Those who have had an injury or are afflicted with a condition of the brain need BDNF more than ever.

To fight the good fight after stroke, do not fail to apply BDNF production tactics to give you the upper hand.

Is BDNF only applicable to those with stroke or other conditions of the brain?

Not at all! In fact, if you want to delay your aging brain and live a healthier and longer life, find ways to increase BDNF. STAT.

Your brain health depends on it!


  1. Colucci-D’Amato L, Speranza L, Volpicelli F. Neurotrophic Factor BDNF, Physiological Functions and Therapeutic Potential in Depression, Neurodegeneration and Brain Cancer. Int J Mol Sci. 2020 Oct 21;21(20):7777. doi: 10.3390/ijms21207777. PMID: 33096634; PMCID: PMC7589016
  2. Astuti A, Sutarni S, Setyopranoto I. Serum Brain-Derived Neurotrophic Factor (BDNF)Level may Predict the Functional Outcome of Acute Ischemic Stroke Patients. Biomed Pharmacol J 2020;13(4).
  3. Walsh JJ, Tschakovsky ME. Exercise and circulating BDNF: Mechanisms of release and implications for the design of exercise interventions. Appl Physiol Nutr Metab. 2018 Nov;43(11):1095-1104. doi: 10.1139/apnm-2018-0192. Epub 2018 May 18. PMID: 29775542
  4. Håkansson K, Ledreux A, Daffner K, Terjestam Y, Bergman P, Carlsson R, Kivipelto M, Winblad B, Granholm AC, Mohammed AK. BDNF Responses in Healthy Older Persons to 35 Minutes of Physical Exercise, Cognitive Training, and Mindfulness: Associations with Working Memory Function. J Alzheimers Dis. 2017;55(2):645-657. doi: 10.3233/JAD-160593. PMID: 27716670; PMCID: PMC6135088.
  5. Mang CS, Campbell KL, Ross CJ, Boyd LA. Promoting neuroplasticity for motor rehabilitation after stroke: considering the effects of aerobic exercise and genetic variation on brain-derived neurotrophic factor. Phys Ther. 2013 Dec;93(12):1707-16. doi: 10.2522/ptj.20130053. Epub 2013 Aug 1. PMID: 23907078; PMCID: PMC3870490.
  6. Boyne P, Meyrose C, Westover J, Whitesel D, Hatter K, Reisman DS, Cunningham D, Carl D, Jansen C, Khoury JC, Gerson M, Kissela B, Dunning K. Exercise intensity affects acute neurotrophic and neurophysiological responses poststroke. J Appl Physiol (1985). 2019 Feb 1;126(2):431-443. doi: 10.1152/japplphysiol.00594.2018. Epub 2018 Dec 20. PMID: 30571289; PMCID: PMC6397406.
  7. Stewart JC, Cramer SC. Genetic Variation and Neuroplasticity: Role in Rehabilitation After Stroke. J Neurol Phys Ther. 2017 Jul;41 Suppl 3(Suppl 3 IV STEP Spec Iss):S17-S23. doi: 10.1097/NPT.0000000000000180. PMID: 28628592; PMCID: PMC5477674.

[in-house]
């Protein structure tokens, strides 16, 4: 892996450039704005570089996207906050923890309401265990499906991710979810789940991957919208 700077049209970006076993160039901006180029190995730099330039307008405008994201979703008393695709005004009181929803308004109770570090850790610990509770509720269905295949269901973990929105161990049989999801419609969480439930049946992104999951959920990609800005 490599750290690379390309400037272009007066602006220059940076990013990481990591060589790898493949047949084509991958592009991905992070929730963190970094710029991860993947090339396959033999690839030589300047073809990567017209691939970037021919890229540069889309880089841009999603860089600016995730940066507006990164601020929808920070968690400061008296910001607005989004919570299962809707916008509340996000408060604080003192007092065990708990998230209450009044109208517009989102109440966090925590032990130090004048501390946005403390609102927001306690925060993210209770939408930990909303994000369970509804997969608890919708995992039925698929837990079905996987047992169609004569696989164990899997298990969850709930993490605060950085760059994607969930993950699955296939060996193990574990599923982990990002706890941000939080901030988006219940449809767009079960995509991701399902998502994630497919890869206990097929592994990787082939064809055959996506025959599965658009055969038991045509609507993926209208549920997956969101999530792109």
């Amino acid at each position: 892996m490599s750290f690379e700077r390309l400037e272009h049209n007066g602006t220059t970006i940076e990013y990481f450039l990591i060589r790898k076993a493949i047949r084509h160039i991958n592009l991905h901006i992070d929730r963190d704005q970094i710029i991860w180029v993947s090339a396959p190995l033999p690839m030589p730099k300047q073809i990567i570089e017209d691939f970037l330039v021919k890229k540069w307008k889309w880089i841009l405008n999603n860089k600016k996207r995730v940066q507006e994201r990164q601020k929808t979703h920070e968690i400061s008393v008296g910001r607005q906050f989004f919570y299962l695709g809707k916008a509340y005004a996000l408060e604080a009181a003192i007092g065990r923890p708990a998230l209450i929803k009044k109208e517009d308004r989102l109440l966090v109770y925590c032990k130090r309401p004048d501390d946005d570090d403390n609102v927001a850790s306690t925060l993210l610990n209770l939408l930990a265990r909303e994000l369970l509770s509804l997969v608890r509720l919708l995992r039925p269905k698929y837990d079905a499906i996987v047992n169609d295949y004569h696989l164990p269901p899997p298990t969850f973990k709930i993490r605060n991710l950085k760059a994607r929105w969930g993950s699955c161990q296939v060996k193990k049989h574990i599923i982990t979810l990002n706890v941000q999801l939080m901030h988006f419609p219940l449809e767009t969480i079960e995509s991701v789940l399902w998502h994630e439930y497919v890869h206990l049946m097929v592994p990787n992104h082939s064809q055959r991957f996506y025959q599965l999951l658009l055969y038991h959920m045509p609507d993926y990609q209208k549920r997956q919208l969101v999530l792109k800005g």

8. Teng-Teng Fan, Wen-Hao Chen, Le Shi, Xiao Lin, Serik Tabarak, Si-Jing Chen, Jian-Yu Que, Yan-ping Bao, Xiang-Dong Tang, Jie Shi, Lin Lu, Hong-Qiang Sun, Jia Jia Liu, Objective sleep duration is associated with cognitive deficits in primary insomnia: BDNF may play a role, Sleep, Volume 42, Issue 1, January 2019, zsy192,
  9. Sánchez-Villegas A, Galbete C, Martinez-González MA, Martinez JA, Razquin C, Salas-Salvadó J, Estruch R, Buil-Cosiales P, Martí A. The effect of the Mediterranean diet on plasma brain-derived neurotrophic factor (BDNF) levels: the PREDIMED-NAVARRA randomized trial. Nutr Neurosci. 2011 Sep;14(5):195-201. doi: 10.1179/1476830511Y.0000000011. PMID: 22005283.
  10. Gravesteijn E, Mensink RP, Plat J. Effects of nutritional interventions on BDNF concentrations in humans: a systematic review. Nutr Neurosci. 2022 Jul;25(7):1425-1436. doi: 10.1080/1028415X.2020.1865758. Epub 2021 Jan 10. PMID: 33427118.
  11. Mattson MP. Neuroprotective signaling and the aging brain: take away my food and let me run. Brain Res. 2000 Dec 15;886(1-2):47-53. doi: 10.1016/s0006-8993(00)02790-6. PMID: 11119686.
  12. Salinas J, Beiser A, Himali JJ, et al. Social relationships, serum brain-derived neurotrophic factor, and the risk for stroke and dementia: The Framingham Heart Study. Presented at: The 68th Annual Meeting of the American Academy of Neurology; April 15-21, 2016; Vancouver, British Columbia, Canada. Abstract P1.098.
  13. Molendijk ML, Haffmans JP, Bus BA, Spinhoven P, Penninx BW, Prickaerts J, Oude Voshaar RC, Elzinga BM. Serum BDNF concentrations show strong seasonal variation and correlations with the amount of ambient sunlight. PLoS One. 2012;7(11):e48046.